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    Still photographer with interest in sound in every way.

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  1. RRS / Really Right Stuff as a carbon fiber camera tripod manufacturer are top notch. RRS and Gitzo are perhaps two of the best tripod manufacturers out there so I see it's natural for RRS to extend their range to boom poles as well - although I do not know how their poles are / will be. But they sure do know carbon fiber tube manufacturing and assembly.
  2. I've tried all different levels - 70mV, 600mV and 3V on LTC input for me Mixpre6 and it synced perfectly on all of them.
  3. Yes. I noticed the CM4 after I posted! And a bit more pronounced cardio then the CM3. I placed an order for a pair as soon as I saw them. I have not yet received a confirmation on them though.
  4. Looks interesting. I guess we soon will see these compared with a pair of cheap, tiny but well renowned CM-3.
  5. I asked SD about the LTC input level on the mixpre 6 the other day in relation to the signal level feeds from my Ultrasync One. Dennis at SD told me that they did not have any specs on the matter but he measured the LTC Lemo output from the 688 - which always had worked great for them - and it was about 112mV. He recommended me to begin with then Mic level output on the USO which is 70mV and see if the Mixpre 6 was happy with that. The Low setting from the USO is 600mV. Unfortunately I’ve not been able to set it up yet as I have been away on travel.
  6. I had some cable problems on several of my DPA 4066 close to the microdot connector and asked the leading supplier if I could order the microdot repair kit. But was told it was quite a challenge to do it myself and was asked to send them in instead for them to look at as they had all needed equipment and skills. A few days later all three 4066 was returned to me with refitted microdot connectors. I asked for the invoice which was not included in the shipment and was simply told it’s in the mail. Two days later I got it and it read something like: 3x Microdot repair and replacement, 0,- They had repaired them all, free of charge. DPA might appear expensive but they certainly are affordable in the long run. From now on I make sure the cables are looped and zipped to the strain relief itself to avoid any unnecessary stress to them. It have worked very well.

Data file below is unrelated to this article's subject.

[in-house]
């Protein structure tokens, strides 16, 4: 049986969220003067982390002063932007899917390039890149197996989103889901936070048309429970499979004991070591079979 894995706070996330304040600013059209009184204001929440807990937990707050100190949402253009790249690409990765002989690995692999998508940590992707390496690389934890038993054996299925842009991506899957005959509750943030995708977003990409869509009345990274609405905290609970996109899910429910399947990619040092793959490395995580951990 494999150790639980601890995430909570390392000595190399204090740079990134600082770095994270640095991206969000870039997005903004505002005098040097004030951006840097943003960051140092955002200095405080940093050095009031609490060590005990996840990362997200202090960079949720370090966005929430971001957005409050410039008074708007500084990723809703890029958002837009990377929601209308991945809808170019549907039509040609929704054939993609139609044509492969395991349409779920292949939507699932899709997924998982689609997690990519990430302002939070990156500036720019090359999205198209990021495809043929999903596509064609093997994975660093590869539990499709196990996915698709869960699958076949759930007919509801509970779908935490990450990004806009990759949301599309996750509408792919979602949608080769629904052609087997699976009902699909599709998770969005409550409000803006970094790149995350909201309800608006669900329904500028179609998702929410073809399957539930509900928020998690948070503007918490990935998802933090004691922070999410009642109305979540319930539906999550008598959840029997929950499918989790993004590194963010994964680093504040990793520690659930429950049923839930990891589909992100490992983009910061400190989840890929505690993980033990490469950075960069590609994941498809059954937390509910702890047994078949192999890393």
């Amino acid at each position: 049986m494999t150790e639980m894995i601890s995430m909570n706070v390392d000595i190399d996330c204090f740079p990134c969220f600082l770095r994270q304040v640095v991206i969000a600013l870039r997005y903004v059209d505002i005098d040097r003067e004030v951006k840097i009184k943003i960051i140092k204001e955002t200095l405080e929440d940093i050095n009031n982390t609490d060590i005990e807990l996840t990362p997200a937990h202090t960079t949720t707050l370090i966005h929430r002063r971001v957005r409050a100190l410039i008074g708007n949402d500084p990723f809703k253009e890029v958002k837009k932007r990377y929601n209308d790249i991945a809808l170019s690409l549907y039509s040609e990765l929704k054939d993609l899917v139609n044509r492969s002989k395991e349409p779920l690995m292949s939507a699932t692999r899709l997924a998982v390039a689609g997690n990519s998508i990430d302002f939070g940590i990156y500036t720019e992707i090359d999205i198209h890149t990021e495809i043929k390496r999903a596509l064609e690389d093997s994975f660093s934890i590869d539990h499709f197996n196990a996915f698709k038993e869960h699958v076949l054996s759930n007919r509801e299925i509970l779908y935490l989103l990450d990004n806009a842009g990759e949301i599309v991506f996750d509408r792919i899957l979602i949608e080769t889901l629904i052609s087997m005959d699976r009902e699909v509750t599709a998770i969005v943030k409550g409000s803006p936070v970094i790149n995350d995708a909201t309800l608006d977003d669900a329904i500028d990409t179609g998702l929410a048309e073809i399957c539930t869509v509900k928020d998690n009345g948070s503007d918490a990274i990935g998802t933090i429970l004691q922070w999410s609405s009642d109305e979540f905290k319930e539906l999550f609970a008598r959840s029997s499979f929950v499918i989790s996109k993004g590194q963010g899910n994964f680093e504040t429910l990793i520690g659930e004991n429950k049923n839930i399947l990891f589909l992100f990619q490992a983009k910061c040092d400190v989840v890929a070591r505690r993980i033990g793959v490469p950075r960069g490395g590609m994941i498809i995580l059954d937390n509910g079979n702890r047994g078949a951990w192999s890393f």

7. Yes they look like the Nokia BL-4 or -5 cells. Removing the betso sticker would reveal it. But it depends on the possible warranty validity if removed etc. But it do not appear to be that tricky to replace them yourself.
  8. I do not own this kind of TC display unit but I’ve custom built and replaced many battery packs in other devices. I would first reach out to the manufacturer or one of their resellers and see if they have a price on a spare and if it’s enough to send the battery to you or if it really need to be replaced by the manufacturer. They most like say it’s needed. Ask yourself if it’s worth it or not. Hassle free often comes at an expense but also with a warranty. Not always a bad thing. After that it’s all about how handy you consider yourself to be. To do it yourself, take a peek at how they are attached to the pcb and fixed to the case. Any wiring can be detached and measured to see voltage. If needed you can remove the label stickers and see if there are a model number written on lipo-cell by the original manufacturer. The text often describe chemistry, size and capacity. Then it’s often as simple as searching for those numbers or sizes on the web and you will find that they are available for different sources. Not always as complete and drop-in ready but ready to solder and drop in. When I look at the photos of cells it looks to be those standard Nokia cells used by half of the world a few years back. I’ll look closer on the workstation later today and get back to you. If so it’s very simple to by new ones replace them.